Schedule goal activities in your calendar planner. What gets written is more likely to get done if seen as a thing “to do.” Items not completed today get moved to the next day. Instead of the goal being a “BIG DEAL,” a small, bite-sized activity appears as a line item in your daily calendar. Do at least one thing each day to help advance your goal.

Ten Tips to Time Mastery
For many business professionals, time can be a tidal wave of pressure that threatens to crash the best-laid plans with the slightest provocation.
1. Diagnose where your time “flys.”
Keep a detailed daily log of your activities. Look for pockets of wasted time. Time wasted is any activity not directed to achieving specific goals.
2. Reduce time-wasting activities.
We create a great many of our time drain problems. Eliminate time drains uncovered in your activity log. Look for interruptions, meetings, crisis, inability to say “No,” lack of objectives/priorities, indecision, procrastination, unclear communication, attempting too much, leaving tasks unfinished.
3. Respect your time.
If you waste a minute a day, by the end of the year you will have lost the month of February. Treat time as "personal capital." Invest it in activities that pay off in dividends such as increasing revenue, customer retention, stress reduction, work-life balance etc.
3. Restrain time commitments.
Avoid overcommiting. Work overload leads to diminishing returns. Don't take on more than you can comfortably handle. There’s always enough time for what really matters. Save time for yourself each day. You’ll build reserves of energy you’ll need when things get hectic.
4. Sort the urgent and important.
Decide what goals must be done now (urgent) and what contributes to the mission (important). To feel in control of your time, work on reducing the number of urgent and important matters (A priorities), so that you can invest 80% of your time in important but not urgent matters (B priorities). These are goals that create life-balance, preventative measures, crisis elimination etc. Use the 80-20 rule to separate the vital few from the trivial many. Invest 20% of your time in your top priority to be 80% effective.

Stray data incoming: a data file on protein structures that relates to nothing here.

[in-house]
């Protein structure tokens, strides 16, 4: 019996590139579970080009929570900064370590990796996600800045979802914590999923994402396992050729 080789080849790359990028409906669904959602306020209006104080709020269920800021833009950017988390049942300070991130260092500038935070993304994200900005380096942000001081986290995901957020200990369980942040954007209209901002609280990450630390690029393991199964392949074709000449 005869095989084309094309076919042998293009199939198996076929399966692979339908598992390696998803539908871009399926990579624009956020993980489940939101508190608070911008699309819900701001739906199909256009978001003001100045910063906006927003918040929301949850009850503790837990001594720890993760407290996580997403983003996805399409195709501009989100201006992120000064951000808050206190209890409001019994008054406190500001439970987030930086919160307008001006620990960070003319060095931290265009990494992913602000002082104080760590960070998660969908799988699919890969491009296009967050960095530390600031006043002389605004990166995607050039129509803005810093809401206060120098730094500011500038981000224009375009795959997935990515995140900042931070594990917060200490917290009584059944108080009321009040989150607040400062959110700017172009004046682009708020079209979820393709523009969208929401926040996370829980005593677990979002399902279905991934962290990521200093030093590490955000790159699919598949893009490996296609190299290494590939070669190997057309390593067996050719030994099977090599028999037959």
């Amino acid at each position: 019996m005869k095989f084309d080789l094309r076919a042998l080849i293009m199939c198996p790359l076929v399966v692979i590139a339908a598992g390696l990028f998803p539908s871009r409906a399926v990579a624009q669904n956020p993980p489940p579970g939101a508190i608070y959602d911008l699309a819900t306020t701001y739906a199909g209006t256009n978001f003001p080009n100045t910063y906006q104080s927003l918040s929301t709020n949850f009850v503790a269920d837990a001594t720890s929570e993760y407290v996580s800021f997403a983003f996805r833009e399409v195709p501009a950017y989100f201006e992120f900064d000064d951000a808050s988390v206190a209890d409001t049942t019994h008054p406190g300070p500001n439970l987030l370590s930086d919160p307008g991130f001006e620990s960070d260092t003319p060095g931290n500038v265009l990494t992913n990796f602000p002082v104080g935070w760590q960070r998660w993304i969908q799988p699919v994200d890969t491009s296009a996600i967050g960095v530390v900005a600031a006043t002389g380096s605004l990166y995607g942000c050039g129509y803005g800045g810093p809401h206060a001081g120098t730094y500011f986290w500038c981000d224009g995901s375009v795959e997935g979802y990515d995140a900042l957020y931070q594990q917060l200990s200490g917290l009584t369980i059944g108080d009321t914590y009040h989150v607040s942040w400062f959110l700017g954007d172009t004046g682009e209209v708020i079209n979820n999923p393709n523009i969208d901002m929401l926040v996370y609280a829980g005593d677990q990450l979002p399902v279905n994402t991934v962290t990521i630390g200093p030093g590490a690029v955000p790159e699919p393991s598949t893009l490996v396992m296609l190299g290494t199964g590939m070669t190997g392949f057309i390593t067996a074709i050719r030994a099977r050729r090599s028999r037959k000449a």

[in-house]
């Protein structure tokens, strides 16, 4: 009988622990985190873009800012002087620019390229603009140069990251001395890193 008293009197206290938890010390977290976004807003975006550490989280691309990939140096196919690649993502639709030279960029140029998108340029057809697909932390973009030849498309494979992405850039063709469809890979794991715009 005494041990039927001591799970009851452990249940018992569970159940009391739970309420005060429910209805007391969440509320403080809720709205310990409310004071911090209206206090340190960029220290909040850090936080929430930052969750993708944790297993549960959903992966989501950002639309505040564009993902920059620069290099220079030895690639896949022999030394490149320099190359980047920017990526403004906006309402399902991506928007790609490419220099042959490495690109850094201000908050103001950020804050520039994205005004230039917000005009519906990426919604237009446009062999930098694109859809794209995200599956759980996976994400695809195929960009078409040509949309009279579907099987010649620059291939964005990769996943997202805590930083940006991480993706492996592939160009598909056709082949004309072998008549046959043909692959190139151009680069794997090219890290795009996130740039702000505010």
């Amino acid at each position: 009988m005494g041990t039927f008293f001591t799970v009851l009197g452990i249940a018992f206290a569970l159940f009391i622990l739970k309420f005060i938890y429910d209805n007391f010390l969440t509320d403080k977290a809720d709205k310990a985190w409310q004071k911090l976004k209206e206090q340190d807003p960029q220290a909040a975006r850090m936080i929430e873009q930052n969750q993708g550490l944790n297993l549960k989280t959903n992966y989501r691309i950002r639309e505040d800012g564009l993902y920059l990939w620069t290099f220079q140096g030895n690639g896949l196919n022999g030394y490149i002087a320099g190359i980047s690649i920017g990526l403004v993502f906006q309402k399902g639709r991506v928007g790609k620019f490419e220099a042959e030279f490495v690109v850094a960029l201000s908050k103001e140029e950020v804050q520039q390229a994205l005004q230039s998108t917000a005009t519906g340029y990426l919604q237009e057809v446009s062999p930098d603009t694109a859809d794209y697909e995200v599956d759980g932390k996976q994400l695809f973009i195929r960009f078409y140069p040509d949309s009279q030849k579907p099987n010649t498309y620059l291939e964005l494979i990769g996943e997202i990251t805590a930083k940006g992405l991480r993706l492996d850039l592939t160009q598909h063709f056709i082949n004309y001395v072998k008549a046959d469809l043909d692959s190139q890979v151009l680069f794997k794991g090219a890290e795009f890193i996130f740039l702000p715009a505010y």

5. Eliminate distractions.
To eliminate time wasters, be ruthless about getting eliminating situations that intrude on your personal time. Assign interruption times, move to a quiet location, use voice mail, or start work before the crowds come in.
6. Find information fast.
Studies show that 20% of time is spent searching for and/or just handling information. To be organized, be able to put your hands on whatever you need in your workspace within 60 seconds.
7. Break the procrastination habit.
Possibly the greatest time waster of all, make a radical change in your routine and break major goal tasks into subtasks. Take it one bite at a time. Start on the easier parts first. Use the “Just so long as I’m here” technique to get the ball rolling. Reward small victories.
8. Use other people's time to leverage your own--delegate.
The greater your responsibilities, the more help you need from others. Always ask, "Who else can I get to do this for me?" Delegate, delegate, and then delegate more until you are doing only what you can do.
9. Be creative with your time.
Discard costly habits and replace them with more innovative techniques. Barter time with others; trade favors, consolidate activities geographically, plan ahead, have a Plan B ready. Keep your eye on the goal, exploring new ways of reaching it if you hit a wall. Nothing worthwhile ever came easily.
10. Add hours to your time budget by working smarter, not harder.
Use e-mail, faxes, speed-reading, memory management, referrals, making good decisions quickly, only handling paper once, multi-tasking, delegation, and other time saving tools to work smarter!

Author's Bio: 

Named "Consummate Speaker of the Year," Lorna Riley is 25+ year international professional speaker, trainer, published author, and CEO of Chart Learning Solutions & the American Training Association. She is a member of the National Speaker's Association and has earned the Certified Speaking Professional designation, an honored classification held by less than 8% of professional speakers.

Lorna's background includes sales, management, education, and a wide variety of industries. She has created over 60 training programs, 4 Coaching Guides, 60 e-Learning modules, and assessments in Sales, Leadership, Management, and Customer Service. Her organizations offer accountability programs, performance management, e-Learning, workshops, keynotes, and hiring suitability assessments. She has presented over 1,000 programs to audiences worldwide.

Lorna has authored nine books, including co-authoring with Warren Bennis, Bob Nelson, and Margaret Wheatly, three audio albums, is a frequent contributor to trade publications, and featured in national magazines and radio.

Contact Lorna Riley, 760-639-4020, www.chartlearningsolutions.com or www.straightreferrals.com